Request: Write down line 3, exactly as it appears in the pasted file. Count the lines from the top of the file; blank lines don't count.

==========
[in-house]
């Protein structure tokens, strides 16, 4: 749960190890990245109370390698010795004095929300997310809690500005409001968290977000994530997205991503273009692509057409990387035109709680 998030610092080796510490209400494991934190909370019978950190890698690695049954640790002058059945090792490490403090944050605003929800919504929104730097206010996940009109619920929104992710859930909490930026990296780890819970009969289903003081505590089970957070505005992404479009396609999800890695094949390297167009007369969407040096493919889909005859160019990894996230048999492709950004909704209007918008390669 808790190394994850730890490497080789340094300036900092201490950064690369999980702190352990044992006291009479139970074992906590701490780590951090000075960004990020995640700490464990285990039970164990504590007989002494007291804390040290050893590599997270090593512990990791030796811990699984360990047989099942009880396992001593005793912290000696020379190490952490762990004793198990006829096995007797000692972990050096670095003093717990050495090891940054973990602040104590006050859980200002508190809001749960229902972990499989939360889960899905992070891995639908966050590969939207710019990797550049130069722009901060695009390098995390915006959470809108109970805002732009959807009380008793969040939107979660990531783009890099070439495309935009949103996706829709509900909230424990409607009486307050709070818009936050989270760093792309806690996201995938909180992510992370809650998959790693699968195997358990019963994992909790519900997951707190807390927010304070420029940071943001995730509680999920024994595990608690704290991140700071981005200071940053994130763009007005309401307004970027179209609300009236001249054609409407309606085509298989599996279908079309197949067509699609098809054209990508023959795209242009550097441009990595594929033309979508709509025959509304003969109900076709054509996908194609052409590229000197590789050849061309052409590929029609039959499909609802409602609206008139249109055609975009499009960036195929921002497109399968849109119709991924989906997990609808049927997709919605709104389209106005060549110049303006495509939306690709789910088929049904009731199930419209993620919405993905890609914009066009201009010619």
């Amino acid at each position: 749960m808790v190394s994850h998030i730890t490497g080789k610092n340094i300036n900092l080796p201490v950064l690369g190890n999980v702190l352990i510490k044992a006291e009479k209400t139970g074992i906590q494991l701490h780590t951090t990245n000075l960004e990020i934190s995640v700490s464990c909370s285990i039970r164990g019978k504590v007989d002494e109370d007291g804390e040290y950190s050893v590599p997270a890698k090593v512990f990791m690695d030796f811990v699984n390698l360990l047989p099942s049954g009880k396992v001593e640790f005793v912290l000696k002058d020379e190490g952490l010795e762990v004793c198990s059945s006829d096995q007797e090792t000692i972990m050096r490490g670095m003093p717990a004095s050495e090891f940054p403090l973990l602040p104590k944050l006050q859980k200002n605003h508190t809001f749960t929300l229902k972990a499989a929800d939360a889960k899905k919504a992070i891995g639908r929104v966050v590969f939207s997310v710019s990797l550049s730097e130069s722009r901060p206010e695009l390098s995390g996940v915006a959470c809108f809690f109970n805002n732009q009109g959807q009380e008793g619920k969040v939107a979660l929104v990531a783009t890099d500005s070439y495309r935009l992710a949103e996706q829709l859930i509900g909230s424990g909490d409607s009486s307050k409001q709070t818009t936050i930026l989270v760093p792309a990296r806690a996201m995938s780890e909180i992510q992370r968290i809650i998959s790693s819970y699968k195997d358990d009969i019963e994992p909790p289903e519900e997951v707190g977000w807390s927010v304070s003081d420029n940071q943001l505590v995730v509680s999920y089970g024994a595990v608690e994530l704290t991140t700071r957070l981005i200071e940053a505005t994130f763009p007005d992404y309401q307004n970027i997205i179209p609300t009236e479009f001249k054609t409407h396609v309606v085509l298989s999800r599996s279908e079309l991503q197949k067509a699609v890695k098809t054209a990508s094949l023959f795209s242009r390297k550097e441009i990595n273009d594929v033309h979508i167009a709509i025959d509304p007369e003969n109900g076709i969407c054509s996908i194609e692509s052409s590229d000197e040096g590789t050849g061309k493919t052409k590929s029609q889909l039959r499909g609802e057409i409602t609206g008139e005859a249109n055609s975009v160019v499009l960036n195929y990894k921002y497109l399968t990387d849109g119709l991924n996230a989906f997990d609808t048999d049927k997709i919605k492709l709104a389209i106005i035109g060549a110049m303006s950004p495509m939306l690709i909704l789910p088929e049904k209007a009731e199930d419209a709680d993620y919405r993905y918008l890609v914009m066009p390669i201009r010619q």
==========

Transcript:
């Amino acid at each position: 749960m808790v190394s994850h998030i730890t490497g080789k610092n340094i300036n900092l080796p201490v950064l690369g190890n999980v702190l352990i510490k044992a006291e009479k209400t139970g074992i906590q494991l701490h780590t951090t990245n000075l960004e990020i934190s995640v700490s464990c909370s285990i039970r164990g019978k504590v007989d002494e109370d007291g804390e040290y950190s050893v590599p997270a890698k090593v512990f990791m690695d030796f811990v699984n390698l360990l047989p099942s049954g009880k396992v001593e640790f005793v912290l000696k002058d020379e190490g952490l010795e762990v004793c198990s059945s006829d096995q007797e090792t000692i972990m050096r490490g670095m003093p717990a004095s050495e090891f940054p403090l973990l602040p104590k944050l006050q859980k200002n605003h508190t809001f749960t929300l229902k972990a499989a929800d939360a889960k899905k919504a992070i891995g639908r929104v966050v590969f939207s997310v710019s990797l550049s730097e130069s722009r901060p206010e695009l390098s995390g996940v915006a959470c809108f809690f109970n805002n732009q009109g959807q009380e008793g619920k969040v939107a979660l929104v990531a783009t890099d500005s070439y495309r935009l992710a949103e996706q829709l859930i509900g909230s424990g909490d409607s009486s307050k409001q709070t818009t936050i930026l989270v760093p792309a990296r806690a996201m995938s780890e909180i992510q992370r968290i809650i998959s790693s819970y699968k195997d358990d009969i019963e994992p909790p289903e519900e997951v707190g977000w807390s927010v304070s003081d420029n940071q943001l505590v995730v509680s999920y089970g024994a595990v608690e994530l704290t991140t700071r957070l981005i200071e940053a505005t994130f763009p007005d992404y309401q307004n970027i997205i179209p609300t009236e479009f001249k054609t409407h396609v309606v085509l298989s999800r599996s279908e079309l991503q197949k067509a699609v890695k098809t054209a990508s094949l023959f795209s242009r390297k550097e441009i990595n273009d594929v033309h979508i167009a709509i025959d509304p007369e003969n109900g076709i969407c054509s996908i194609e692509s052409s590229d000197e040096g590789t050849g061309k493919t052409k590929s029609q889909l039959r499909g609802e057409i409602t609206g008139e005859a249109n055609s975009v160019v499009l960036n195929y990894k921002y497109l399968t990387d849109g119709l991924n996230a989906f997990d609808t048999d049927k997709i919605k492709l709104a389209i106005i035109g060549a110049m303006s950004p495509m939306l690709i909704l789910p088929e049904k209007a009731e199930d419209a709680d993620y919405r993905y918008l890609v914009m066009p390669i201009r010619q």